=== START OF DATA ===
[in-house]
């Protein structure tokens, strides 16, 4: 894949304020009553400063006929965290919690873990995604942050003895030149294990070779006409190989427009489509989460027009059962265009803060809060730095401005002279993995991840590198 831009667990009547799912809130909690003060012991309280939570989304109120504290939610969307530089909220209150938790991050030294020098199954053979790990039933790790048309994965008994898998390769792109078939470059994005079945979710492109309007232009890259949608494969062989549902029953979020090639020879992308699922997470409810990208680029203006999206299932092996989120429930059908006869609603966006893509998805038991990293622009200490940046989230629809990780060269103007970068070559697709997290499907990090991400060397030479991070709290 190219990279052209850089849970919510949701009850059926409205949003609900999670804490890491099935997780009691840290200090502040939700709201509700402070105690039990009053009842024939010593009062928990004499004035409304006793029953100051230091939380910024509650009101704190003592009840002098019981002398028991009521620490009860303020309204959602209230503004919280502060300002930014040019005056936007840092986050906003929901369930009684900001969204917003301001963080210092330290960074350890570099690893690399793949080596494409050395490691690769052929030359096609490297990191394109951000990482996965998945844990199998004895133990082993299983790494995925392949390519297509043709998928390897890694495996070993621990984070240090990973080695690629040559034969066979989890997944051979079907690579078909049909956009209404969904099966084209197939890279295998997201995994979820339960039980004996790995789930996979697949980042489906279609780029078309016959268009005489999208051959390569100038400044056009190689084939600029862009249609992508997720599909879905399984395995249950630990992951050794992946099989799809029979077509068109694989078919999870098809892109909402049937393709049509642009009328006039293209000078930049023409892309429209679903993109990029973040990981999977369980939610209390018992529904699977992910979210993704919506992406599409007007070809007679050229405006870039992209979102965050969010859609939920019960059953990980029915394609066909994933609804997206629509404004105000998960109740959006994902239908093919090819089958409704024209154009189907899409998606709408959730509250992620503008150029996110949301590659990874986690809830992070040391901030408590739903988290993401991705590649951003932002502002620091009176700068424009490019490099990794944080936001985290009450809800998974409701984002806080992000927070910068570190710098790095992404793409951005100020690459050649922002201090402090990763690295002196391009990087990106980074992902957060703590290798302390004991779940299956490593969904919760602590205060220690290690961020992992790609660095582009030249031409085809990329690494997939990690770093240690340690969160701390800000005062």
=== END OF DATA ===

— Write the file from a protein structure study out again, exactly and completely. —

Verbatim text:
[in-house]
């Protein structure tokens, strides 16, 4: 894949304020009553400063006929965290919690873990995604942050003895030149294990070779006409190989427009489509989460027009059962265009803060809060730095401005002279993995991840590198 831009667990009547799912809130909690003060012991309280939570989304109120504290939610969307530089909220209150938790991050030294020098199954053979790990039933790790048309994965008994898998390769792109078939470059994005079945979710492109309007232009890259949608494969062989549902029953979020090639020879992308699922997470409810990208680029203006999206299932092996989120429930059908006869609603966006893509998805038991990293622009200490940046989230629809990780060269103007970068070559697709997290499907990090991400060397030479991070709290 190219990279052209850089849970919510949701009850059926409205949003609900999670804490890491099935997780009691840290200090502040939700709201509700402070105690039990009053009842024939010593009062928990004499004035409304006793029953100051230091939380910024509650009101704190003592009840002098019981002398028991009521620490009860303020309204959602209230503004919280502060300002930014040019005056936007840092986050906003929901369930009684900001969204917003301001963080210092330290960074350890570099690893690399793949080596494409050395490691690769052929030359096609490297990191394109951000990482996965998945844990199998004895133990082993299983790494995925392949390519297509043709998928390897890694495996070993621990984070240090990973080695690629040559034969066979989890997944051979079907690579078909049909956009209404969904099966084209197939890279295998997201995994979820339960039980004996790995789930996979697949980042489906279609780029078309016959268009005489999208051959390569100038400044056009190689084939600029862009249609992508997720599909879905399984395995249950630990992951050794992946099989799809029979077509068109694989078919999870098809892109909402049937393709049509642009009328006039293209000078930049023409892309429209679903993109990029973040990981999977369980939610209390018992529904699977992910979210993704919506992406599409007007070809007679050229405006870039992209979102965050969010859609939920019960059953990980029915394609066909994933609804997206629509404004105000998960109740959006994902239908093919090819089958409704024209154009189907899409998606709408959730509250992620503008150029996110949301590659990874986690809830992070040391901030408590739903988290993401991705590649951003932002502002620091009176700068424009490019490099990794944080936001985290009450809800998974409701984002806080992000927070910068570190710098790095992404793409951005100020690459050649922002201090402090990763690295002196391009990087990106980074992902957060703590290798302390004991779940299956490593969904919760602590205060220690290690961020992992790609660095582009030249031409085809990329690494997939990690770093240690340690969160701390800000005062």